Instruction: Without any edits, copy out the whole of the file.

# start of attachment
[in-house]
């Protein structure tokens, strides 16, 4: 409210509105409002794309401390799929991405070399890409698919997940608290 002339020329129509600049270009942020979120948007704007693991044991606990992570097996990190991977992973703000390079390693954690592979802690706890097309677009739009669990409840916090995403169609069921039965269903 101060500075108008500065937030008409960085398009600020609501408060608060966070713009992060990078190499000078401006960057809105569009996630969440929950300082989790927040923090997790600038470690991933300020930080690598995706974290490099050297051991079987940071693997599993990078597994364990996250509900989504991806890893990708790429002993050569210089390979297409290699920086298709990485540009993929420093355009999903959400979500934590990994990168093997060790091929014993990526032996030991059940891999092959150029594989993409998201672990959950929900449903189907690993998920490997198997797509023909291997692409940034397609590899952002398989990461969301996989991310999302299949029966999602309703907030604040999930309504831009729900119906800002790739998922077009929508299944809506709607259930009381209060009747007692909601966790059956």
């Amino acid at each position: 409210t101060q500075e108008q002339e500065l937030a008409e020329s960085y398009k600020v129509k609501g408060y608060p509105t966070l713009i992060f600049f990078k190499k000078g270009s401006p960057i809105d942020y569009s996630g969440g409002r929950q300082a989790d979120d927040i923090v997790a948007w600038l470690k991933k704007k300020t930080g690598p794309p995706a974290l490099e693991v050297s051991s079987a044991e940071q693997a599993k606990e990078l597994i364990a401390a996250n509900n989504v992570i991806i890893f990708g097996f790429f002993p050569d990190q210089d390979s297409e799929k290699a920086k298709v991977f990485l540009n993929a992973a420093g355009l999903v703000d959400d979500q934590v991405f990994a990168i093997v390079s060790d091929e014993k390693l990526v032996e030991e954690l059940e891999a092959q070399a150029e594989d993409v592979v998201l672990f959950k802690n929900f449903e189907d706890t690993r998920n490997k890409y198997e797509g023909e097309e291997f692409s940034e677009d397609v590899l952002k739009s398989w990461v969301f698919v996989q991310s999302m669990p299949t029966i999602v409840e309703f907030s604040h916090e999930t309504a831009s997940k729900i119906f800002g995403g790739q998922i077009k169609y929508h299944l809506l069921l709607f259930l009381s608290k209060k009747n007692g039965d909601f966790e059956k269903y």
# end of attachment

[in-house]
């Protein structure tokens, strides 16, 4: 409210509105409002794309401390799929991405070399890409698919997940608290 002339020329129509600049270009942020979120948007704007693991044991606990992570097996990190991977992973703000390079390693954690592979802690706890097309677009739009669990409840916090995403169609069921039965269903 101060500075108008500065937030008409960085398009600020609501408060608060966070713009992060990078190499000078401006960057809105569009996630969440929950300082989790927040923090997790600038470690991933300020930080690598995706974290490099050297051991079987940071693997599993990078597994364990996250509900989504991806890893990708790429002993050569210089390979297409290699920086298709990485540009993929420093355009999903959400979500934590990994990168093997060790091929014993990526032996030991059940891999092959150029594989993409998201672990959950929900449903189907690993998920490997198997797509023909291997692409940034397609590899952002398989990461969301996989991310999302299949029966999602309703907030604040999930309504831009729900119906800002790739998922077009929508299944809506709607259930009381209060009747007692909601966790059956």
């Amino acid at each position: 409210t101060q500075e108008q002339e500065l937030a008409e020329s960085y398009k600020v129509k609501g408060y608060p509105t966070l713009i992060f600049f990078k190499k000078g270009s401006p960057i809105d942020y569009s996630g969440g409002r929950q300082a989790d979120d927040i923090v997790a948007w600038l470690k991933k704007k300020t930080g690598p794309p995706a974290l490099e693991v050297s051991s079987a044991e940071q693997a599993k606990e990078l597994i364990a401390a996250n509900n989504v992570i991806i890893f990708g097996f790429f002993p050569d990190q210089d390979s297409e799929k290699a920086k298709v991977f990485l540009n993929a992973a420093g355009l999903v703000d959400d979500q934590v991405f990994a990168i093997v390079s060790d091929e014993k390693l990526v032996e030991e954690l059940e891999a092959q070399a150029e594989d993409v592979v998201l672990f959950k802690n929900f449903e189907d706890t690993r998920n490997k890409y198997e797509g023909e097309e291997f692409s940034e677009d397609v590899l952002k739009s398989w990461v969301f698919v996989q991310s999302m669990p299949t029966i999602v409840e309703f907030s604040h916090e999930t309504a831009s997940k729900i119906f800002g995403g790739q998922i077009k169609y929508h299944l809506l069921l709607f259930l009381s608290k209060k009747n007692g039965d909601f966790e059956k269903y």